war had no defined front lines. Much of it consisted of hit-and-run attacks, with the guerrillas striking at government outposts and retreating into the jungle. The war, however, began to escalate in the first week of August 1964, when North Vietnamese torpedo boats were reported to have attacked two U. S. destroyers in the Gulf of Tonkin. As a result of this attack, former-President Lyndon B. Johnson ordered jets to South Vietnam and the retaliatory bombing of military targets in North Vietnam.
Throughout 1965, U. S. planes began regular bombing raids over North Vietnam,
but a halt was ordered in May in hopes of initiating peace talks. Bombings were resumed after North Vietnam had rejected all negotiations. During this time the United States continued to build up its troops in South Vietnam. By the end of 1965 the American combat strength was nearly 200,000.
Despite the stepping up of U. S. bombing, both sides appeared anxious to salvage
the progress made in previous negotiations. On Decemeber 29, the U. S. announced a halt to the bombing above the 20th parallel, effective the next day.
Sensing progress in the first days, President Nixon ordered a halt to all bombing, mining, and artillery fire in North Vietnam. ?After six days of conferring, Kissinger and Tho met once again on January 23, 1973, and, on that evening, President Nixon announced over nationwide television that agreement on all terms for a formal cease-fire had finally been reached.?
On January 27, in Paris, delegations representing the United States, South Vietnam, North Vietnam, and the Provisional Revolutionary Communist Government of South Vietnam signed an agreement on Ending the war and Restoring Peace in Vietnam. The cease-fire officially went into effect on January 28. Both the U. S. and North Vietnam asserted that there were no secret peace terms.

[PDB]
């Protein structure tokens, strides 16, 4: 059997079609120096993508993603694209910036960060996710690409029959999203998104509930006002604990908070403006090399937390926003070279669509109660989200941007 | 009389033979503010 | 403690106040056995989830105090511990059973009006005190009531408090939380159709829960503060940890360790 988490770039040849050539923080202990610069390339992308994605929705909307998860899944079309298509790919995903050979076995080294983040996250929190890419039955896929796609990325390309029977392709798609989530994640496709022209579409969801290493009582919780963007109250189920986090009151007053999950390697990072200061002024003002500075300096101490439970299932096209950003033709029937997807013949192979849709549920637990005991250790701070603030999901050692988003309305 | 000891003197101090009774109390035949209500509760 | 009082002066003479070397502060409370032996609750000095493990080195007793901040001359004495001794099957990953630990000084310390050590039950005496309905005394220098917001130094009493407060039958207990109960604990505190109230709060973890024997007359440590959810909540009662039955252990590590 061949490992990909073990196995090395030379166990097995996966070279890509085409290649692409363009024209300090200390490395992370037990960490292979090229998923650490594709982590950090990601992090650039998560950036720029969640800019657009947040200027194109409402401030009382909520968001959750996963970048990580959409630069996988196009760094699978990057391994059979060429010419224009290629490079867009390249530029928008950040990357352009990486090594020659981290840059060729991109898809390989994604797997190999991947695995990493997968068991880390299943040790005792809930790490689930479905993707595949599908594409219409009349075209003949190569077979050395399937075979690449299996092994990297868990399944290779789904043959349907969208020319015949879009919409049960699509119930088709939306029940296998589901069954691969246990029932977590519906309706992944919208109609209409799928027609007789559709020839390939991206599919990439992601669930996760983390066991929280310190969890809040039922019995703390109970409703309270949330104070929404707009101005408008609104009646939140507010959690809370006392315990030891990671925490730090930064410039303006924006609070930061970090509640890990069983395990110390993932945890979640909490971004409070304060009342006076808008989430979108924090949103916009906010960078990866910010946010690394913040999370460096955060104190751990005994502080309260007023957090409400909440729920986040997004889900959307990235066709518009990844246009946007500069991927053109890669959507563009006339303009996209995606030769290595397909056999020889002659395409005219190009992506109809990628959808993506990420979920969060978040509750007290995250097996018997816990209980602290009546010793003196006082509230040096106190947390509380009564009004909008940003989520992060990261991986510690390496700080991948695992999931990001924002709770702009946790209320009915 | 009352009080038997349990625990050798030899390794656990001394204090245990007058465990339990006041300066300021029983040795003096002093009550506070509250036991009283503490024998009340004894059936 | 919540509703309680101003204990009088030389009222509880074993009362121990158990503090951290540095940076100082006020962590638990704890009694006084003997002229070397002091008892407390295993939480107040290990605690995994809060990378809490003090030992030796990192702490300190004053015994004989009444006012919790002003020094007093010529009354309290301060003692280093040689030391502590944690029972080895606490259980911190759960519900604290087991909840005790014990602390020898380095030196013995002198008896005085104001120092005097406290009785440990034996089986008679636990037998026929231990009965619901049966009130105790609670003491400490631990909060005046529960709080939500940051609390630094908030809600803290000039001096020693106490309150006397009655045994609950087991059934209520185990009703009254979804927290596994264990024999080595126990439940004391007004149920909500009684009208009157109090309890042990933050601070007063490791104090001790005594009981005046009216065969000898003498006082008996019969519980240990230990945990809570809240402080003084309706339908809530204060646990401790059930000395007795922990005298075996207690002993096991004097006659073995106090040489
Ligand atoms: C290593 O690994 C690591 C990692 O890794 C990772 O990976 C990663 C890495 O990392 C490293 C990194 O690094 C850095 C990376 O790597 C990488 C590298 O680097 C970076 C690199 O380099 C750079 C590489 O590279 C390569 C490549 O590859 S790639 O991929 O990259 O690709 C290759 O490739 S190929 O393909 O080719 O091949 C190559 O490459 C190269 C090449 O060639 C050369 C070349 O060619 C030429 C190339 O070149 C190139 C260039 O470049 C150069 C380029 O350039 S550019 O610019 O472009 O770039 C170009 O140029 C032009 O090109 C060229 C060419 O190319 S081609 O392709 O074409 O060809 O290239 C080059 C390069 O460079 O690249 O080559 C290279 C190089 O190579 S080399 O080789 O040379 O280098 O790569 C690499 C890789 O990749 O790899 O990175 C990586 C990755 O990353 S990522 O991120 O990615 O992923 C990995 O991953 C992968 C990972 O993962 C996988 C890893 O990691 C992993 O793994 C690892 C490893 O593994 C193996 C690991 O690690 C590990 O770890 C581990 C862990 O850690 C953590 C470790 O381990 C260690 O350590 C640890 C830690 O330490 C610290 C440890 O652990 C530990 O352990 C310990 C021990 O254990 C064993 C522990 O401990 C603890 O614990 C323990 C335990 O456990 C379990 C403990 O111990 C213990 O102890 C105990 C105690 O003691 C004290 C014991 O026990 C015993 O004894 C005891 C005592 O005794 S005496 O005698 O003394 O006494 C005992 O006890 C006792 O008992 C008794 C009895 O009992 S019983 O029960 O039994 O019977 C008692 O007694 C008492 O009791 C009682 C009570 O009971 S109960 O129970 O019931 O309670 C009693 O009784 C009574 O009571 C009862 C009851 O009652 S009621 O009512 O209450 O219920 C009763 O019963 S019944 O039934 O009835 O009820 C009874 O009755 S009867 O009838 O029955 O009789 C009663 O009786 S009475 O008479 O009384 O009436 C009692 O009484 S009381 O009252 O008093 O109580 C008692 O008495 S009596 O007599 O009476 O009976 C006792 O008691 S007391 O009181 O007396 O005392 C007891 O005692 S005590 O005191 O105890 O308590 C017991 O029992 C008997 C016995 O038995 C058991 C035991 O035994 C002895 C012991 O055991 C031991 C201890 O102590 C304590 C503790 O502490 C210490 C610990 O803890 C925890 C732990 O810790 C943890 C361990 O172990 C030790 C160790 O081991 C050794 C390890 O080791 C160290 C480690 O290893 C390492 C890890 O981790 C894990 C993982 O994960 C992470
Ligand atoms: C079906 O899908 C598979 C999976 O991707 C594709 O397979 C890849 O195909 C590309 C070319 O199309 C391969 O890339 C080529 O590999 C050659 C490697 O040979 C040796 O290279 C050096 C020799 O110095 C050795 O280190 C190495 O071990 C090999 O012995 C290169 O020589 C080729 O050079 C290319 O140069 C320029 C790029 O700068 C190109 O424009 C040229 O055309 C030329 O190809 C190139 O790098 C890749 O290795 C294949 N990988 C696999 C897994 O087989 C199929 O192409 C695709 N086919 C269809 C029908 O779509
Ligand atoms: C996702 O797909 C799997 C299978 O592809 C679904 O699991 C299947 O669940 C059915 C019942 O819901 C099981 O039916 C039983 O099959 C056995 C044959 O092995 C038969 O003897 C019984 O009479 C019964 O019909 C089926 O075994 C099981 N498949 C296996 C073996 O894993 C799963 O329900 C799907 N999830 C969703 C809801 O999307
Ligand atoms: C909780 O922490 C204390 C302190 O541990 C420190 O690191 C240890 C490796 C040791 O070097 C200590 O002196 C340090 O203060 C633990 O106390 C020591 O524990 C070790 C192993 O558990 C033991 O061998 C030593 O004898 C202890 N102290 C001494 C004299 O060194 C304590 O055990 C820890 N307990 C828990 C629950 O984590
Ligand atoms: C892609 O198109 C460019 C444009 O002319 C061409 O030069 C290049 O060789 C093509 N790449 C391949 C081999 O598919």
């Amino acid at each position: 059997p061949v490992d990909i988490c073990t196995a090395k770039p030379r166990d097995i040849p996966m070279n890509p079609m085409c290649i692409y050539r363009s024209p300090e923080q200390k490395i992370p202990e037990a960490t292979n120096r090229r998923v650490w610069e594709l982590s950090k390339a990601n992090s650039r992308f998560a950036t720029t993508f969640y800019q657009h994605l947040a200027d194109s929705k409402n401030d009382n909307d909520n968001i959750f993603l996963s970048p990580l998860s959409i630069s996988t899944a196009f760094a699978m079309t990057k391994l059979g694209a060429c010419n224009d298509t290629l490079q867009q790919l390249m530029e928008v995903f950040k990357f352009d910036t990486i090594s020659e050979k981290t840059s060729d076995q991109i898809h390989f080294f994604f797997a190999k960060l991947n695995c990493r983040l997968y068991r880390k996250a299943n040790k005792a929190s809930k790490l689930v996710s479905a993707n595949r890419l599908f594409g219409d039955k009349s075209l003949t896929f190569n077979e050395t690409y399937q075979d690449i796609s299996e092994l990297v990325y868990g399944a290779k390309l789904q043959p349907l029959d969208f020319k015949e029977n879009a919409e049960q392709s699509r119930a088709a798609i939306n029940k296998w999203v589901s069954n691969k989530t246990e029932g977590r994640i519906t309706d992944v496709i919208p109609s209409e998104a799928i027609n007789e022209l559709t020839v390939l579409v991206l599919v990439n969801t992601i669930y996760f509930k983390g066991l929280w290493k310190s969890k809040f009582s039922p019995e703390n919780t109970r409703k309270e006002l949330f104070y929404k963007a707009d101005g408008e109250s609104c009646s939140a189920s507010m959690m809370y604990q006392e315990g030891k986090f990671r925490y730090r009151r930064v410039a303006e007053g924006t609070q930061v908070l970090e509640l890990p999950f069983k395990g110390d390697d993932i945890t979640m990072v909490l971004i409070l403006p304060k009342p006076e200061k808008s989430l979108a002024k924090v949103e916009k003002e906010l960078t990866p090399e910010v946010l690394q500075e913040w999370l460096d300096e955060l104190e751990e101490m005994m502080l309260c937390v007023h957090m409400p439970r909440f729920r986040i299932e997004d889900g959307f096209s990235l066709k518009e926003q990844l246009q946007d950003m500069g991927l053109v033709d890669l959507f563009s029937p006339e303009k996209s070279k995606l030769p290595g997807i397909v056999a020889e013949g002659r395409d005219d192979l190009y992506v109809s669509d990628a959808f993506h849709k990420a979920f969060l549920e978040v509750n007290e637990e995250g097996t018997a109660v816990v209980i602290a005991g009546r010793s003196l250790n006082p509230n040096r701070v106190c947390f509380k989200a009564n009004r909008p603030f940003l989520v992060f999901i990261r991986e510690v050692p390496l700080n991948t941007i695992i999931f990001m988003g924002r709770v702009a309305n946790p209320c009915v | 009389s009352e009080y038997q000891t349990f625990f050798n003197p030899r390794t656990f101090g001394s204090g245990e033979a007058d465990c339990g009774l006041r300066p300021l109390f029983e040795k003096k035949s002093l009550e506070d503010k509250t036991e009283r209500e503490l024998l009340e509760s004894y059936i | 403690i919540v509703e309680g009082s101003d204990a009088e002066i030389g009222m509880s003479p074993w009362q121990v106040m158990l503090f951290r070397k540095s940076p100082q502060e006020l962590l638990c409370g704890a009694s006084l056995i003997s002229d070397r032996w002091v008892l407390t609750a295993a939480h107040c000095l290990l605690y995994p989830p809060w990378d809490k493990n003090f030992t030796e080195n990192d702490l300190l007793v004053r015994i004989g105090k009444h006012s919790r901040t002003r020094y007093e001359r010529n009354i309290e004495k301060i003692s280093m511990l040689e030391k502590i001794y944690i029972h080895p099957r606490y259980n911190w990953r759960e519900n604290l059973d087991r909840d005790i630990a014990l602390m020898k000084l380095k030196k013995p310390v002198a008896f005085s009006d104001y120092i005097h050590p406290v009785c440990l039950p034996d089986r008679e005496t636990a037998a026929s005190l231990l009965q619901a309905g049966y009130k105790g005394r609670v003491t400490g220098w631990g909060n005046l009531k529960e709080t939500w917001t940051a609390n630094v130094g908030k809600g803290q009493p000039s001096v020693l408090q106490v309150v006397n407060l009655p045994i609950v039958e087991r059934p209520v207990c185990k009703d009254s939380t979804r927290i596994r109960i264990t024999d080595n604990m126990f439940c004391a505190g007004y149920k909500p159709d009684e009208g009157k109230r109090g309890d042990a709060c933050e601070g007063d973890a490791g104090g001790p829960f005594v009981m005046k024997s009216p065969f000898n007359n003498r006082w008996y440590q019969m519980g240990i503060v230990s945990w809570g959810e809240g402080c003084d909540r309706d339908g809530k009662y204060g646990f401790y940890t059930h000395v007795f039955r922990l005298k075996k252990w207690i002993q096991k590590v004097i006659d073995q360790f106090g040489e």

?The peace accord called for complete ?cessation of hostilities; withdrawal of all U. S. and allied forces from South Vietnam within 60 days of the signing; return of all captured military personnel by both sides at 15-day intervals within 60 days; recognition of the DMZ as only provisional and not a political or territorial boundary; an international control commission (composed of representatives of Canada, Hungary, Indonesia, and Poland) to oversee implementation of the peace; and provision for an international conference to be held within 30 days.? The accord allowed some 145,000 North Vietnamese troops to remain in South Vietnam, but with limitation on their future replacement and supplies.
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Lewis, Lloyd B. The Tainted War. Westport, Connecticut: Greenwood
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Small, Melvin. Johnson, Nixon, and the Doves. New Brunswick: Rutgers